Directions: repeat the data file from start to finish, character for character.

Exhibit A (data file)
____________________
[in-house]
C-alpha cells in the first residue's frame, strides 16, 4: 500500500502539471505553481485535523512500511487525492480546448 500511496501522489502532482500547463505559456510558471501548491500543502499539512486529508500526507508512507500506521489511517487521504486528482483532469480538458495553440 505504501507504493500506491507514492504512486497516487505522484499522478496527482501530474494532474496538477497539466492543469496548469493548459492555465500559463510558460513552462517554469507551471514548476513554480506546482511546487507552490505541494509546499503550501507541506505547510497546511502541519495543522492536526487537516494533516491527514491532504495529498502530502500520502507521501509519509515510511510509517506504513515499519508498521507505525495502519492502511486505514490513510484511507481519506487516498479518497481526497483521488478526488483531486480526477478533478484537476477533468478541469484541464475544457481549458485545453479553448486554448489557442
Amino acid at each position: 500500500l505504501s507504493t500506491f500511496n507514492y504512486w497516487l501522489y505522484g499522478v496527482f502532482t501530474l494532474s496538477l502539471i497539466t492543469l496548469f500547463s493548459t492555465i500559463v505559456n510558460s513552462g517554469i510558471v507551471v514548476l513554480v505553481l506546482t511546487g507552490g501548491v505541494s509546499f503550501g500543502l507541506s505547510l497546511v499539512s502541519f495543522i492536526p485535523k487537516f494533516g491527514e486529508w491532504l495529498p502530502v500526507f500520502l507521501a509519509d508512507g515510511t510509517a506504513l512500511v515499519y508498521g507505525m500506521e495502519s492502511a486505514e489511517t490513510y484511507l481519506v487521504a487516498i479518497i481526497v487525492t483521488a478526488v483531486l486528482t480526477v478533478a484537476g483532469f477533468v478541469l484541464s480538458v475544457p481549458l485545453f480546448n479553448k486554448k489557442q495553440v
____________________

[in-house]
C-alpha cells in the first residue's frame, strides 16, 4: 500500500502539471505553481485535523512500511487525492480546448 500511496501522489502532482500547463505559456510558471501548491500543502499539512486529508500526507508512507500506521489511517487521504486528482483532469480538458495553440 505504501507504493500506491507514492504512486497516487505522484499522478496527482501530474494532474496538477497539466492543469496548469493548459492555465500559463510558460513552462517554469507551471514548476513554480506546482511546487507552490505541494509546499503550501507541506505547510497546511502541519495543522492536526487537516494533516491527514491532504495529498502530502500520502507521501509519509515510511510509517506504513515499519508498521507505525495502519492502511486505514490513510484511507481519506487516498479518497481526497483521488478526488483531486480526477478533478484537476477533468478541469484541464475544457481549458485545453479553448486554448489557442
Amino acid at each position: 500500500l505504501s507504493t500506491f500511496n507514492y504512486w497516487l501522489y505522484g499522478v496527482f502532482t501530474l494532474s496538477l502539471i497539466t492543469l496548469f500547463s493548459t492555465i500559463v505559456n510558460s513552462g517554469i510558471v507551471v514548476l513554480v505553481l506546482t511546487g507552490g501548491v505541494s509546499f503550501g500543502l507541506s505547510l497546511v499539512s502541519f495543522i492536526p485535523k487537516f494533516g491527514e486529508w491532504l495529498p502530502v500526507f500520502l507521501a509519509d508512507g515510511t510509517a506504513l512500511v515499519y508498521g507505525m500506521e495502519s492502511a486505514e489511517t490513510y484511507l481519506v487521504a487516498i479518497i481526497v487525492t483521488a478526488v483531486l486528482t480526477v478533478a484537476g483532469f477533468v478541469l484541464s480538458v475544457p481549458l485545453f480546448n479553448k486554448k489557442q495553440v